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18 Feb 2010 12:32
South African’s rising public wage bill may have serious implications for the country’s ability to service its debt.
Salaries to civil servants have all but doubled in the last five years, soaring from R155-billion in the 2006/07 financial year to almost R259-billion in 2009/10.
At the same time, debt-servicing costs—or the interest that government is paying on its loans—are the fastest-growing line item in the budget.
In a response to Finance Minister Pravin Gordhan’s national budget, the Financial and Fiscal Commission (FFC) in Parliament on Thursday noted the “increase in debt-service cost compared to other items of the budget”.
“In this respect it is also important to note the rapid increase in the public-sector wage bill,” the FFC said in a statement. “This scenario might imply that significant amounts of the debt-service costs increases are driven by personnel expenditure.
“If this is the case it would be important that this development is reversed as soon as possible.”
The Treasury stated in the budget that it will increase state debt levels to an expected 44% of gross domestic product (GDP) by the 2015/16 fiscal year.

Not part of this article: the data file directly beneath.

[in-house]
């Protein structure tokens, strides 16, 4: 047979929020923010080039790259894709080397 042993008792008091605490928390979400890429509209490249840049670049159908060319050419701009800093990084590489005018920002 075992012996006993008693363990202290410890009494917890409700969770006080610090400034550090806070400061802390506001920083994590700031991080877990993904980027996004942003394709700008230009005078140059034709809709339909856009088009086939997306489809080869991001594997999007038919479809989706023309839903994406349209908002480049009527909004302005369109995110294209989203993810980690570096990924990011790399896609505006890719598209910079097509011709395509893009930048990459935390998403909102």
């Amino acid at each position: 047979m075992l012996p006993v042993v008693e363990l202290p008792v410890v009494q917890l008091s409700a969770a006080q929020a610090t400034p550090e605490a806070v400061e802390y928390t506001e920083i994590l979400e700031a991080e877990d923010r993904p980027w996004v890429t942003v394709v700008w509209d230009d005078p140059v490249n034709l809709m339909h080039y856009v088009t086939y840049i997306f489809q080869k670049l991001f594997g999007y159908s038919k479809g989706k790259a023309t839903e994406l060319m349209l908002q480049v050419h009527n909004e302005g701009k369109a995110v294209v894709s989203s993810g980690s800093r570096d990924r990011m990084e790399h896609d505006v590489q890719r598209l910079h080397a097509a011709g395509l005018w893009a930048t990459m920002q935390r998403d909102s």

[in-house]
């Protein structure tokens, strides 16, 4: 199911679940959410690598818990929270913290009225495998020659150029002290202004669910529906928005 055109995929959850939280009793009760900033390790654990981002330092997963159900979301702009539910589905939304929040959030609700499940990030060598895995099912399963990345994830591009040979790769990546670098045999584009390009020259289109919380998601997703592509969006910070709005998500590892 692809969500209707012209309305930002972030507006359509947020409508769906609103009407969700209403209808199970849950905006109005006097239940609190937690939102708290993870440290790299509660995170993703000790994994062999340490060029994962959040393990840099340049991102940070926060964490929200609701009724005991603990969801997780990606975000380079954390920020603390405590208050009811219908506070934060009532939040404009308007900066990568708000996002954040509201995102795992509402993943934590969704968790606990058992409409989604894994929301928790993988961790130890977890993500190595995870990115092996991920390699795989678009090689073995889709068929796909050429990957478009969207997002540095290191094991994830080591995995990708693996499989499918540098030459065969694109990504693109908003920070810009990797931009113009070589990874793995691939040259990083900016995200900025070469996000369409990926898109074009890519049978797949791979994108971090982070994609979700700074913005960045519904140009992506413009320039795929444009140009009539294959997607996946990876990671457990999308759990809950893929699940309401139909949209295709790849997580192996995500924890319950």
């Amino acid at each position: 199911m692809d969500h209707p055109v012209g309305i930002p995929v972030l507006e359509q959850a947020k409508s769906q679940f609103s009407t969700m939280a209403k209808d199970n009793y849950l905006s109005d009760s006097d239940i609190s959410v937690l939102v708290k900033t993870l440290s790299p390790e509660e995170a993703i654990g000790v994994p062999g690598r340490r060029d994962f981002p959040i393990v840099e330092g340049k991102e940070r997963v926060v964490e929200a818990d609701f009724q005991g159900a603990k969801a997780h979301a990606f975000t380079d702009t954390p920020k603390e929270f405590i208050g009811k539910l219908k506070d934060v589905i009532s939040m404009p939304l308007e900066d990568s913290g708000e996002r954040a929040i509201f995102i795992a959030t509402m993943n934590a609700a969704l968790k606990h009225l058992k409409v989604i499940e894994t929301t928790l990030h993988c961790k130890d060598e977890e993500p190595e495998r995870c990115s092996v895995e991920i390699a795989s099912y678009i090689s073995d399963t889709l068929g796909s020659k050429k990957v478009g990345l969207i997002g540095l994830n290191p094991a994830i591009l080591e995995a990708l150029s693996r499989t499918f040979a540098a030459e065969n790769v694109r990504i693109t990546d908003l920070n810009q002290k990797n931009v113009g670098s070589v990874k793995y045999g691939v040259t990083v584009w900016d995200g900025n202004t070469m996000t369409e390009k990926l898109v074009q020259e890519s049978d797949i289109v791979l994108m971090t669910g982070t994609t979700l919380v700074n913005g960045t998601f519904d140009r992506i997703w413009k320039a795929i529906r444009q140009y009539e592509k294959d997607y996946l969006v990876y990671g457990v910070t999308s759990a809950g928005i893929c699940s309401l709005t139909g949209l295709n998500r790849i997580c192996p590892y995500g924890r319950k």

Finance Minister Pravin Gordhan emphasised that the government was attempting to carefully balance expenditure against a smaller revenue pool thanks to the aftermath of the financial crisis, which has seen the budget deficit rise to 7,3% of GDP.
Economists have said that the while the debt burden has grown it is still within acceptable levels. They warned, however, that this was not sustainable in the long term.
Kevin Lings, an economist at Stanlib, noted that rising state debt costs are the fastest growing item in the budget. But he said that under the current circumstances increased debt was acceptable, particularly as the government was aiming to bring the budget deficit down to 6,2% of GDP in 2010/11, and 4,1% by 2012/13.
However, he warned that if debt levels were not carefully managed, the country could quickly slide into a “debt trap”, where funds needed for programmes such as health or education are channelled into servicing interest payments.
“Things can get very bad, very quickly,” he said.
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